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Characteristics and harms associated with injecting versus smoking methamphetamine among methamphetamine treatment entrants

McKetin, Rebecca; Ross, Joanne; Kelly, Erin; Baker, Amanda L; Lee, Nicole; Lubman, Daniel; Mattick, Richard P

Description

Introduction and Aims. To compare the characteristics and harms associated with injecting and smoking methamphetamine among methamphetamine treatment entrants. Method and design. A structured face-to-face interview was used to assess demographics, drug use patterns and harms [physical and mental health, psychological distress, psychotic symptoms, crime and human immunodeficiency virus (HIV) risk behaviour] among 400 methamphetamine treatment entrants in Sydney and Brisbane, Australia....[Show more]

dc.contributor.authorMcKetin, Rebecca
dc.contributor.authorRoss, Joanne
dc.contributor.authorKelly, Erin
dc.contributor.authorBaker, Amanda L
dc.contributor.authorLee, Nicole
dc.contributor.authorLubman, Daniel
dc.contributor.authorMattick, Richard P
dc.date.accessioned2015-12-13T22:53:50Z
dc.identifier.issn0959-5236
dc.identifier.urihttp://hdl.handle.net/1885/81989
dc.description.abstractIntroduction and Aims. To compare the characteristics and harms associated with injecting and smoking methamphetamine among methamphetamine treatment entrants. Method and design. A structured face-to-face interview was used to assess demographics, drug use patterns and harms [physical and mental health, psychological distress, psychotic symptoms, crime and human immunodeficiency virus (HIV) risk behaviour] among 400 methamphetamine treatment entrants in Sydney and Brisbane, Australia. Participants who had injected but not smoked methamphetamine in the month before treatment (n=195, injectors) were compared to participants who had either: (a) injected and smoked (n=90, injectors who smoke), or (b) smoked but not injected (n=73, smokers), during this time. Results. In comparison with injectors, smokers were primarily non-injecting drug users, who were younger, more likely to be female and use ecstasy rather than heroin. After adjusting for these differences smokers were less dependent on methamphetamine than injectors, but they took the drug as often and had similarly high levels of psychological distress, poor physical and mental health, psychotic symptoms, sexual risk behaviour and criminal involvement. Injectors who smoked had a similar demographic and clinical profile to injectors, including comparable levels of needle sharing, but they used methamphetamine more often and had greater criminal involvement. Conclusion. Within this treatment sample, smoking methamphetamine occurred among both long-standing injecting drug users and a comparatively younger group of non-injecting drug users. It was associated with less severe methamphetamine dependence than injecting, but more intense use patterns and similar levels of other harms. [McKetin R, Ross J, Kelly E, Baker A, Lee N, Lubman DI, Mattick R. Characteristics and harms associated with injecting vs. smoking methamphetamine among methamphetamine treatment entrants. Drug Alcohol Rev 2008;27:277-285].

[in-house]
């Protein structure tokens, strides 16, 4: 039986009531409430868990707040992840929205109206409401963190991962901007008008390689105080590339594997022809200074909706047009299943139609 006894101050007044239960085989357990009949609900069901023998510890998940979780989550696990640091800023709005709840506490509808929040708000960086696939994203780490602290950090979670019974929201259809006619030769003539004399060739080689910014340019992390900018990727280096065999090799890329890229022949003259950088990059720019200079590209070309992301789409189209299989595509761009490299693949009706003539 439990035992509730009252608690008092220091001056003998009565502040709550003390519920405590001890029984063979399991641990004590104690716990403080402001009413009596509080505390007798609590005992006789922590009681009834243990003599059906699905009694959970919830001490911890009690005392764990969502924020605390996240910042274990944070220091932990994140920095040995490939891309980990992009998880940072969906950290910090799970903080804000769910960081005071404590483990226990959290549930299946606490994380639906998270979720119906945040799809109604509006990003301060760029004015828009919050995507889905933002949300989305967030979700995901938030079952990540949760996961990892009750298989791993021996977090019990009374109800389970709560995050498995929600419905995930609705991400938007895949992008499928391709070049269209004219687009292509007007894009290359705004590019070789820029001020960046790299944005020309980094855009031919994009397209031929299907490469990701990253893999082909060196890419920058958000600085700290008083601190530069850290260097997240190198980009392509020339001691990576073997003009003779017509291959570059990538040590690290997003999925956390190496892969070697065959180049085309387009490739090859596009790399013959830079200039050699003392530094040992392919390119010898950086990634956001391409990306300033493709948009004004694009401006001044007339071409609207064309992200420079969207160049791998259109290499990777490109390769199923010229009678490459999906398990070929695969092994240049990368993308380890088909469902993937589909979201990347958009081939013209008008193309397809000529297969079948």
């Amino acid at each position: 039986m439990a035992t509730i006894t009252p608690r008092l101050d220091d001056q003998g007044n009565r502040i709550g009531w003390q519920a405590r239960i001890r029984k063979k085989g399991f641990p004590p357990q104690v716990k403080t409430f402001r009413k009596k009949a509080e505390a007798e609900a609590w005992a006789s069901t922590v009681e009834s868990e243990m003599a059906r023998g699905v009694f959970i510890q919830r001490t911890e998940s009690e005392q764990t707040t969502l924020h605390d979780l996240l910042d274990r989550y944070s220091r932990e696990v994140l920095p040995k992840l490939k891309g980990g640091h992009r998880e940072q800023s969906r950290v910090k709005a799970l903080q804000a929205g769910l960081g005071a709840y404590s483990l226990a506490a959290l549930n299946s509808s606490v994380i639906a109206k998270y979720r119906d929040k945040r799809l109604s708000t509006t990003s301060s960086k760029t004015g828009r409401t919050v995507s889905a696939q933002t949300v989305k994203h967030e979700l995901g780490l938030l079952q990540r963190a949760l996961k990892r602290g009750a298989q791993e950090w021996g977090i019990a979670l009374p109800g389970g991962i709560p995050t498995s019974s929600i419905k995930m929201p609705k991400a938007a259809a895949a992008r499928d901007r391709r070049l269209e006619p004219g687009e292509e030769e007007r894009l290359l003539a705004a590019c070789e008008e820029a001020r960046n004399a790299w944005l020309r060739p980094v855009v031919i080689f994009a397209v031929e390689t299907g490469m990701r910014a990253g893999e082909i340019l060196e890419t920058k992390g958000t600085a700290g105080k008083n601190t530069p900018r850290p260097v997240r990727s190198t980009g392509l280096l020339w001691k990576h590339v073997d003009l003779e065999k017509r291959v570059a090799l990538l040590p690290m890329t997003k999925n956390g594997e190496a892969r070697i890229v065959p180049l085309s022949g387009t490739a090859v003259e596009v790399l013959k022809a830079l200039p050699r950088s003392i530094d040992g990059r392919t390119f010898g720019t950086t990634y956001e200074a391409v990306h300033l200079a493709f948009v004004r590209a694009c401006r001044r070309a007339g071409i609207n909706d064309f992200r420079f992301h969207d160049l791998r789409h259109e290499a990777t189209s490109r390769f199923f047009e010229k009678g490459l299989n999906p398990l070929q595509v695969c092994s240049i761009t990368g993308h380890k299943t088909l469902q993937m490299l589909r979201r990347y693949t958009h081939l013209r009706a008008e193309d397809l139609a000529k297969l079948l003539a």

dc.publisherCarfax Publishing, Taylor & Francis Group
dc.sourceDrug and Alcohol Review
dc.subjectKeywords: 3,4 methylenedioxymethamphetamine; central stimulant agent; methamphetamine; street drug; adolescent; adult; age; article; Australia; comparative study; crime; disease transmission; drug abuse; female; heroin dependence; high risk behavior; human; Human i Injecting; Methamphetamine; Route of administration; Smoking; Substance use
dc.titleCharacteristics and harms associated with injecting versus smoking methamphetamine among methamphetamine treatment entrants
dc.typeJournal article
local.description.notesImported from ARIES
local.identifier.citationvolume27
dc.date.issued2008
local.identifier.absfor111714 - Mental Health
local.identifier.ariespublicationf5625xPUB10292
local.type.statusPublished Version
local.contributor.affiliationMcKetin, Rebecca, College of Medicine, Biology and Environment, ANU
local.contributor.affiliationRoss, Joanne, University of New South Wales
local.contributor.affiliationKelly, Erin, University of New South Wales
local.contributor.affiliationBaker, Amanda L, University of Newcastle
local.contributor.affiliationLee, Nicole, Turning Point Alcohol and Drug Centre
local.contributor.affiliationLubman, Daniel, University of Melbourne
local.contributor.affiliationMattick, Richard P, University of New South Wales
local.description.embargo2037-12-31
local.bibliographicCitation.issue3
local.bibliographicCitation.startpage277
local.bibliographicCitation.lastpage285
local.identifier.doi10.1080/09595230801919486
local.identifier.absseo920414 - Substance Abuse
dc.date.updated2015-12-11T11:00:06Z
local.identifier.scopusID2-s2.0-41549135639
CollectionsANU Research Publications

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